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Hoffmann, R. A wiki for the life sciences where authorship matters. Nature Genetics (2008)
 
 
 
 Frye,  
 

Phylogenetic classification of prokaryotic and eukaryotic Sir2-like proteins.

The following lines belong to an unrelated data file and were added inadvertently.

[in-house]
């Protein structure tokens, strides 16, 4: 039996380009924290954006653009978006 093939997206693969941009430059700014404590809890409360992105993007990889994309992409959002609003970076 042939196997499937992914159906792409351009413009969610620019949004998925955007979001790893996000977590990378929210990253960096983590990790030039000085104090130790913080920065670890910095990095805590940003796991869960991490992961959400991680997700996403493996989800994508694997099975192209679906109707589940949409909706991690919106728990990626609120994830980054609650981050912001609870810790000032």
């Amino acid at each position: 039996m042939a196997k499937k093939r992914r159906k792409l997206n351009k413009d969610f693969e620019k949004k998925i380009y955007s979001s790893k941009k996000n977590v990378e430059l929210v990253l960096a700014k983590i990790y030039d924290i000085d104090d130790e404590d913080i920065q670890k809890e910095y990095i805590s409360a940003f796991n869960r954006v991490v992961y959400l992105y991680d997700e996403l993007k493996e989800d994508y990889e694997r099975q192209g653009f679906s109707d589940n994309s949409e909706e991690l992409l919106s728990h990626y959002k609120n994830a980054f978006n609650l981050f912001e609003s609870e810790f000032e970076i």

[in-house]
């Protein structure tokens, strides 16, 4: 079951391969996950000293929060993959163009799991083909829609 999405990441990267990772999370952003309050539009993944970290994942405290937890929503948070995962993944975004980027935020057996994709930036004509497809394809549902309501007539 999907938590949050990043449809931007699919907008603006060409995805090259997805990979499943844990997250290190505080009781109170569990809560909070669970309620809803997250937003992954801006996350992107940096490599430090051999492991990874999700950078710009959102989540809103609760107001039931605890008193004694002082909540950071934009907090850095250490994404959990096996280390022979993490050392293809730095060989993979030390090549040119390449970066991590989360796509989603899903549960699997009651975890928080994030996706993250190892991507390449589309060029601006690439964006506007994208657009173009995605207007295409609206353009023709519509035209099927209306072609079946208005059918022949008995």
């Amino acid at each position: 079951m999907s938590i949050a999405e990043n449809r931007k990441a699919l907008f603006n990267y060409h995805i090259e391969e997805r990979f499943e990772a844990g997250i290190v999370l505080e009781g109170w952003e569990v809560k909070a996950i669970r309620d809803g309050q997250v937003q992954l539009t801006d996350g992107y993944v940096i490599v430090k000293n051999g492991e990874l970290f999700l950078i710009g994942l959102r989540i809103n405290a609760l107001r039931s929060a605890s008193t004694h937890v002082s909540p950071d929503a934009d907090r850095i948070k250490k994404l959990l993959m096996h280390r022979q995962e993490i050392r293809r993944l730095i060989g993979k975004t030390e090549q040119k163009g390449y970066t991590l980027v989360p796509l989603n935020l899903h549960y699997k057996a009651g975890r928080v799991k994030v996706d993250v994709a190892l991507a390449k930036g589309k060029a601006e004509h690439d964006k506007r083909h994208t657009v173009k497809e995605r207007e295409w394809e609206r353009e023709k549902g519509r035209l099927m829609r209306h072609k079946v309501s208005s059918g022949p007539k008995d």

Sirtuins ( Sir2-like proteins) are present in prokaryotes and eukaryotes. Here, two new human sirtuins (SIRT6 and SIRT7) are found to be similar to a particular subset of insect, nematode, plant, and protozoan sirtuins. Molecular phylogenetic analysis of 60 sirtuin conserved core domain sequences from a diverse array of organisms (including archaeans, bacteria, yeasts, plants, protozoans, and metazoans) shows that eukaryotic Sir2-like proteins group into four main branches designated here as classes I-IV. Prokaryotic sirtuins include members of classes II and III. A fifth class of sirtuin is present in gram positive bacteria and Thermotoga maritima. Saccharomyces cerevisiae has five class I sirtuins. Caenorhabditis elegans and Drosophila melanogaster have sirtuin genes from classes I, II, and IV. The seven human sirtuin genes include all four classes: SIRT1, SIRT2, and SIRT3 are class I, SIRT4 is class II, SIRT5 is class III, and SIRT6 and SIRT7 are class IV.[1]

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